“It’s expensive, basta expensive,” Esperon said when asked for the cost of other ammunition.
In his presentation before the 4th Mindanao Media Summit in Davao City on August 8, Esperon told reporters that in the “all-out war” waged by then president Joseph Estrada in 2000, “it was estimated that an average of 20 million pesos a day or a total of 1.133 billion pesos were eaten up during the whole period of the drive.”

“Aside from the huge military spending, the war still took the lives of 431 soldiers and wounded 624 more,” he said.

Damage to infrastructure was pegged at 202 million pesos while 125 million pesos worth of crops, livestock and fisheries were destroyed, Esperon said.

In the 2003 war in Buliok – the base of the MILF after the fall of Camp Abubakar in 2000 – “47 million worth of agriculture produce were wasted and 130 million worth of infrastructure devastated, among others.”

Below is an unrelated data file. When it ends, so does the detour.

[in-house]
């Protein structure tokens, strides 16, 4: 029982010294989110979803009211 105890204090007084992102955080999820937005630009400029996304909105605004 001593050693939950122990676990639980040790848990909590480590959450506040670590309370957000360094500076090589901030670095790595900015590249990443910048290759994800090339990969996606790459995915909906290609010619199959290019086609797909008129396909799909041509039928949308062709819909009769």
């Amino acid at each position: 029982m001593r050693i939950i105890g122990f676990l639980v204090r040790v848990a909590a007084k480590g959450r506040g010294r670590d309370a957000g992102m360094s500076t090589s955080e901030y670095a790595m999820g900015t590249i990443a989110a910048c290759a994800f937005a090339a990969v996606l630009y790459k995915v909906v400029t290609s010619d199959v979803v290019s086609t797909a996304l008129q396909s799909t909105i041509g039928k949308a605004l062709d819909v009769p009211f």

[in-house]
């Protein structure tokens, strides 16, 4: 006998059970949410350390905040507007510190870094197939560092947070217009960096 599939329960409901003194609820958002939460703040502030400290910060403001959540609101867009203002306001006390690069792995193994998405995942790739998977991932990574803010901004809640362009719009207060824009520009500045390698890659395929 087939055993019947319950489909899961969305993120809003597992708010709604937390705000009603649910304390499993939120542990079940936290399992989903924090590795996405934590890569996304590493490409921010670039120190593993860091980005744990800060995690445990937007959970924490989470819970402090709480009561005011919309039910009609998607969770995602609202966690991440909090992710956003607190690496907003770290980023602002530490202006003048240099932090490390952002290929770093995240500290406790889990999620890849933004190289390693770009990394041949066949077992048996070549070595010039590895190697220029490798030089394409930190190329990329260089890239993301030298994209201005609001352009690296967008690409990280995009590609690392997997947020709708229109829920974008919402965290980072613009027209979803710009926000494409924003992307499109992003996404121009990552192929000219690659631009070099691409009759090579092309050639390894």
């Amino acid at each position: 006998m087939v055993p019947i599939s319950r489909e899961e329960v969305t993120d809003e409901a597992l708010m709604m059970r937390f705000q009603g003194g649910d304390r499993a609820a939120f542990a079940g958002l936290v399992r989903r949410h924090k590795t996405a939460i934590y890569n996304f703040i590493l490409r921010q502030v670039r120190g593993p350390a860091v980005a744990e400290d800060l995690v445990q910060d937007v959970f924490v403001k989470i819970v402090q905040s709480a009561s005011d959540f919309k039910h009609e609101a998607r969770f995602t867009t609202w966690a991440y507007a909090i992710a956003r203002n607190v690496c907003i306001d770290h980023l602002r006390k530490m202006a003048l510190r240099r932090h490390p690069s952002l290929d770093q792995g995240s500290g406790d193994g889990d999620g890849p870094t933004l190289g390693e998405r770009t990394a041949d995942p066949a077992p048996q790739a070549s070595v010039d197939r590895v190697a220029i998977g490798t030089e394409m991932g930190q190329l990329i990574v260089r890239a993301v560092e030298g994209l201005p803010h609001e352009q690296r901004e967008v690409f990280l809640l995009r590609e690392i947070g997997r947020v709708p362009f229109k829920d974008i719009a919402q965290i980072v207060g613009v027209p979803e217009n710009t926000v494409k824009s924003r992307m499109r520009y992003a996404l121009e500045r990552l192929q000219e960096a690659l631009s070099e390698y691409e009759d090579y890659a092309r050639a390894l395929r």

While “only a score of soldiers perished during the said campaign,” the military cost in terms of ammunition spent, Esperon said, “should remind us how expensive that month-long campaign had been.”

The ammunition consumption of just a single Army battalion during that period, he said, was P20.51 million.

In the graph Esperon showed, the battalion spent 212,019 rounds of 556 mm (ball) worth P2.39 million; 53,667 rounds of 7.62 mm linked at P1.15 million; 26,821 rounds of 7.62 mm (ball) at P410,000; 2,407 rounds of 40 MM (M203) at P3.86 million; 126 hand grenades at P80,000; 356 rifle grenades at P80,000; 10,348 rounds of caliber 30 LMG at P590,000; 16,967 cal. 50 HMG linked at P100,000; 1,200 rounds of cal. 50 (ball) spotting at P2.96 million; 799 rounds of 81 mm mortar at P3.71 million; 448 rounds of 90 mm RR at P8,71 million and 300 rounds of 25 mm at P90,000.